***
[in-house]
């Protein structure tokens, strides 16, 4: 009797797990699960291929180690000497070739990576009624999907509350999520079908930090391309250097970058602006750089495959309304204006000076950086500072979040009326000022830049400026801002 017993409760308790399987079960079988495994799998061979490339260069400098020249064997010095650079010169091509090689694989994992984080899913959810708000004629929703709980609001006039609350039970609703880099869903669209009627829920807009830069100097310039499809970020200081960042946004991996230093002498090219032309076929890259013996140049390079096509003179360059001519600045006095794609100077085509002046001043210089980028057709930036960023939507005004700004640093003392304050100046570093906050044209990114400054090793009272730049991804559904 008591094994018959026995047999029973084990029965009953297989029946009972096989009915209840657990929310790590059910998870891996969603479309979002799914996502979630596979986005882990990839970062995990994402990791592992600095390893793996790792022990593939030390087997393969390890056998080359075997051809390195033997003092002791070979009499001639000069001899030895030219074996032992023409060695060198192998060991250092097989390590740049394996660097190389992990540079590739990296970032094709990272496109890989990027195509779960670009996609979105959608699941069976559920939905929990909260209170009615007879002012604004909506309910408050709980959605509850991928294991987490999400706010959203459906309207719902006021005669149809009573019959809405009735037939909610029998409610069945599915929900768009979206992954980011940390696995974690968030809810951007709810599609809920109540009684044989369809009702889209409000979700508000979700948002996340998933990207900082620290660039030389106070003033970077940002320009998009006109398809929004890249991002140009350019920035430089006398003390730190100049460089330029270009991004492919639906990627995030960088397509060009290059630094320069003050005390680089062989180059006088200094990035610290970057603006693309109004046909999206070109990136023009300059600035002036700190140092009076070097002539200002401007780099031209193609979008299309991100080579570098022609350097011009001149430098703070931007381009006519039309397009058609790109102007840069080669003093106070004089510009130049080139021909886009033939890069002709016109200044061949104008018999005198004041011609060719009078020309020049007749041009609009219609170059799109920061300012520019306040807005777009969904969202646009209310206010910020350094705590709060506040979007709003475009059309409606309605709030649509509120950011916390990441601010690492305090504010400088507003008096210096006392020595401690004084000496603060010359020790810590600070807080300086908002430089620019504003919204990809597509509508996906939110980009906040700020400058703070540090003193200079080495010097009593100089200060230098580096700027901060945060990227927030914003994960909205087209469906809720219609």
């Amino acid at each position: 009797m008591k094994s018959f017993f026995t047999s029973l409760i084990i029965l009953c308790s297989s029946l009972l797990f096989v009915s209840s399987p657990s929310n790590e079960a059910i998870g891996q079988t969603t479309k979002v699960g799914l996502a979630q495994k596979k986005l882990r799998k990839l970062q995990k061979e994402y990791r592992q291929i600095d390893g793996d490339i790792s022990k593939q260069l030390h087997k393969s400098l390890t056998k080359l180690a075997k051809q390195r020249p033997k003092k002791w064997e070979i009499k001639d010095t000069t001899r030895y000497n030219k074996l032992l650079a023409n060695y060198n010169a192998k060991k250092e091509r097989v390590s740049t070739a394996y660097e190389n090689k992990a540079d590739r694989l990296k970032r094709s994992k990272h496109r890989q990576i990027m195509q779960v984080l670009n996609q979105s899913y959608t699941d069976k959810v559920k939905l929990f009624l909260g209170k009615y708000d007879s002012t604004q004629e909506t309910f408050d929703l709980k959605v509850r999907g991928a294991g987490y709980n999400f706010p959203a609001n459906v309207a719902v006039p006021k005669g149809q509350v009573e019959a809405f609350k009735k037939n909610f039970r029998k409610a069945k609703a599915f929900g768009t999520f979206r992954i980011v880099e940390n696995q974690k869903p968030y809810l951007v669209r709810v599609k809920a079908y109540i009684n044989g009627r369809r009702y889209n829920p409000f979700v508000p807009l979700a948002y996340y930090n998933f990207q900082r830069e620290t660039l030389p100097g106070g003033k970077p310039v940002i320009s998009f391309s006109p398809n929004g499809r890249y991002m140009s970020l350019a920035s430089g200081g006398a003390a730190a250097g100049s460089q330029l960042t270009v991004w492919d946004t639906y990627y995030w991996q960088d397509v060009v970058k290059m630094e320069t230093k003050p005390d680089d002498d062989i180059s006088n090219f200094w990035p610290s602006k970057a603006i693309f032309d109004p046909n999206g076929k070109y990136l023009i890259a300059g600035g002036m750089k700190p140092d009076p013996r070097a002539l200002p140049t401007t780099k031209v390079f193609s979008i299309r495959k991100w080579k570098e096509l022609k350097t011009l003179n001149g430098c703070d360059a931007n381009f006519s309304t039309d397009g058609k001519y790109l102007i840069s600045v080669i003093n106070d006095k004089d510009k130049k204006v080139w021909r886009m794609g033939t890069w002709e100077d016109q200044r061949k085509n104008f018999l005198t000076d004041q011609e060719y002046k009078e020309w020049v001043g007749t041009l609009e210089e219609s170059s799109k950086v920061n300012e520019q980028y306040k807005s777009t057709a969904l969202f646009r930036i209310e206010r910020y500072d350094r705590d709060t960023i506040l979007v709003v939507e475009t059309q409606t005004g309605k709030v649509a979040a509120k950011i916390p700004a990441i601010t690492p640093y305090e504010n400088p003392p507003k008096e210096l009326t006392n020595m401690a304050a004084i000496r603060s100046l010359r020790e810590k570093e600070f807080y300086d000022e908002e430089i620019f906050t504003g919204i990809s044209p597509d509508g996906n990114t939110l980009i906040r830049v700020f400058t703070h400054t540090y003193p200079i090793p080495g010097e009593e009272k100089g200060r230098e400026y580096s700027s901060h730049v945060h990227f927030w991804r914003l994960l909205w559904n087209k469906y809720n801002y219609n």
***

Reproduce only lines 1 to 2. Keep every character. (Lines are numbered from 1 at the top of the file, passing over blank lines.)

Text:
[in-house]
């Protein structure tokens, strides 16, 4: 009797797990699960291929180690000497070739990576009624999907509350999520079908930090391309250097970058602006750089495959309304204006000076950086500072979040009326000022830049400026801002 017993409760308790399987079960079988495994799998061979490339260069400098020249064997010095650079010169091509090689694989994992984080899913959810708000004629929703709980609001006039609350039970609703880099869903669209009627829920807009830069100097310039499809970020200081960042946004991996230093002498090219032309076929890259013996140049390079096509003179360059001519600045006095794609100077085509002046001043210089980028057709930036960023939507005004700004640093003392304050100046570093906050044209990114400054090793009272730049991804559904 008591094994018959026995047999029973084990029965009953297989029946009972096989009915209840657990929310790590059910998870891996969603479309979002799914996502979630596979986005882990990839970062995990994402990791592992600095390893793996790792022990593939030390087997393969390890056998080359075997051809390195033997003092002791070979009499001639000069001899030895030219074996032992023409060695060198192998060991250092097989390590740049394996660097190389992990540079590739990296970032094709990272496109890989990027195509779960670009996609979105959608699941069976559920939905929990909260209170009615007879002012604004909506309910408050709980959605509850991928294991987490999400706010959203459906309207719902006021005669149809009573019959809405009735037939909610029998409610069945599915929900768009979206992954980011940390696995974690968030809810951007709810599609809920109540009684044989369809009702889209409000979700508000979700948002996340998933990207900082620290660039030389106070003033970077940002320009998009006109398809929004890249991002140009350019920035430089006398003390730190100049460089330029270009991004492919639906990627995030960088397509060009290059630094320069003050005390680089062989180059006088200094990035610290970057603006693309109004046909999206070109990136023009300059600035002036700190140092009076070097002539200002401007780099031209193609979008299309991100080579570098022609350097011009001149430098703070931007381009006519039309397009058609790109102007840069080669003093106070004089510009130049080139021909886009033939890069002709016109200044061949104008018999005198004041011609060719009078020309020049007749041009609009219609170059799109920061300012520019306040807005777009969904969202646009209310206010910020350094705590709060506040979007709003475009059309409606309605709030649509509120950011916390990441601010690492305090504010400088507003008096210096006392020595401690004084000496603060010359020790810590600070807080300086908002430089620019504003919204990809597509509508996906939110980009906040700020400058703070540090003193200079080495010097009593100089200060230098580096700027901060945060990227927030914003994960909205087209469906809720219609």